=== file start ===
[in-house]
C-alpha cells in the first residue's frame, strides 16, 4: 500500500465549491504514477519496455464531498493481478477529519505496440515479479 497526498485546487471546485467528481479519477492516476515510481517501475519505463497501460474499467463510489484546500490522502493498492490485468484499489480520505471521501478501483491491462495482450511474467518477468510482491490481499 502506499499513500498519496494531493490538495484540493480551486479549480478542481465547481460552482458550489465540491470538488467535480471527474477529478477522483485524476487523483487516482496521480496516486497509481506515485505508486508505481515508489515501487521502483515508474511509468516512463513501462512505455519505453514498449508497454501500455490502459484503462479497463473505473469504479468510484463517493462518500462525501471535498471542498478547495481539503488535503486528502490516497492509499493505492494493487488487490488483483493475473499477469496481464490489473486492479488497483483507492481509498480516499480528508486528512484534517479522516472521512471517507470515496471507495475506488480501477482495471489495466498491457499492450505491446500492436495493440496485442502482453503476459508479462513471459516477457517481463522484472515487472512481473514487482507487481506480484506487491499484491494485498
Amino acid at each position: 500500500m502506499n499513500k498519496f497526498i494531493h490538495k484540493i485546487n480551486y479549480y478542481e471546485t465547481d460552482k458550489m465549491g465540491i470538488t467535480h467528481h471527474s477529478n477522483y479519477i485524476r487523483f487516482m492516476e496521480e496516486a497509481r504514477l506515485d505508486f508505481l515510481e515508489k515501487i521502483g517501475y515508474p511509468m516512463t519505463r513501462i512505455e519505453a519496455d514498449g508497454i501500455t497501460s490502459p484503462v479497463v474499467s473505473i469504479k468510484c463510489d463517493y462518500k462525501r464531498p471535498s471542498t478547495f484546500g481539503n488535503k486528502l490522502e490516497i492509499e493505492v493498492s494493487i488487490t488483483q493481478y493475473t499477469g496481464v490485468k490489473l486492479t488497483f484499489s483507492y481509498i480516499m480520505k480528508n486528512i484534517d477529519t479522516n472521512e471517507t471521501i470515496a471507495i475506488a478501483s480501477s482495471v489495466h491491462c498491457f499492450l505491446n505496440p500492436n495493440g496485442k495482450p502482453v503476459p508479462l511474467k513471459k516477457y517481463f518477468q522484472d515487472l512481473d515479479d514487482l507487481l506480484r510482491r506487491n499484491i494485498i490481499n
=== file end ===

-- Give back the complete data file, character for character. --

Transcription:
[in-house]
C-alpha cells in the first residue's frame, strides 16, 4: 500500500465549491504514477519496455464531498493481478477529519505496440515479479 497526498485546487471546485467528481479519477492516476515510481517501475519505463497501460474499467463510489484546500490522502493498492490485468484499489480520505471521501478501483491491462495482450511474467518477468510482491490481499 502506499499513500498519496494531493490538495484540493480551486479549480478542481465547481460552482458550489465540491470538488467535480471527474477529478477522483485524476487523483487516482496521480496516486497509481506515485505508486508505481515508489515501487521502483515508474511509468516512463513501462512505455519505453514498449508497454501500455490502459484503462479497463473505473469504479468510484463517493462518500462525501471535498471542498478547495481539503488535503486528502490516497492509499493505492494493487488487490488483483493475473499477469496481464490489473486492479488497483483507492481509498480516499480528508486528512484534517479522516472521512471517507470515496471507495475506488480501477482495471489495466498491457499492450505491446500492436495493440496485442502482453503476459508479462513471459516477457517481463522484472515487472512481473514487482507487481506480484506487491499484491494485498
Amino acid at each position: 500500500m502506499n499513500k498519496f497526498i494531493h490538495k484540493i485546487n480551486y479549480y478542481e471546485t465547481d460552482k458550489m465549491g465540491i470538488t467535480h467528481h471527474s477529478n477522483y479519477i485524476r487523483f487516482m492516476e496521480e496516486a497509481r504514477l506515485d505508486f508505481l515510481e515508489k515501487i521502483g517501475y515508474p511509468m516512463t519505463r513501462i512505455e519505453a519496455d514498449g508497454i501500455t497501460s490502459p484503462v479497463v474499467s473505473i469504479k468510484c463510489d463517493y462518500k462525501r464531498p471535498s471542498t478547495f484546500g481539503n488535503k486528502l490522502e490516497i492509499e493505492v493498492s494493487i488487490t488483483q493481478y493475473t499477469g496481464v490485468k490489473l486492479t488497483f484499489s483507492y481509498i480516499m480520505k480528508n486528512i484534517d477529519t479522516n472521512e471517507t471521501i470515496a471507495i475506488a478501483s480501477s482495471v489495466h491491462c498491457f499492450l505491446n505496440p500492436n495493440g496485442k495482450p502482453v503476459p508479462l511474467k513471459k516477457y517481463f518477468q522484472d515487472l512481473d515479479d514487482l507487481l506480484r510482491r506487491n499484491i494485498i490481499n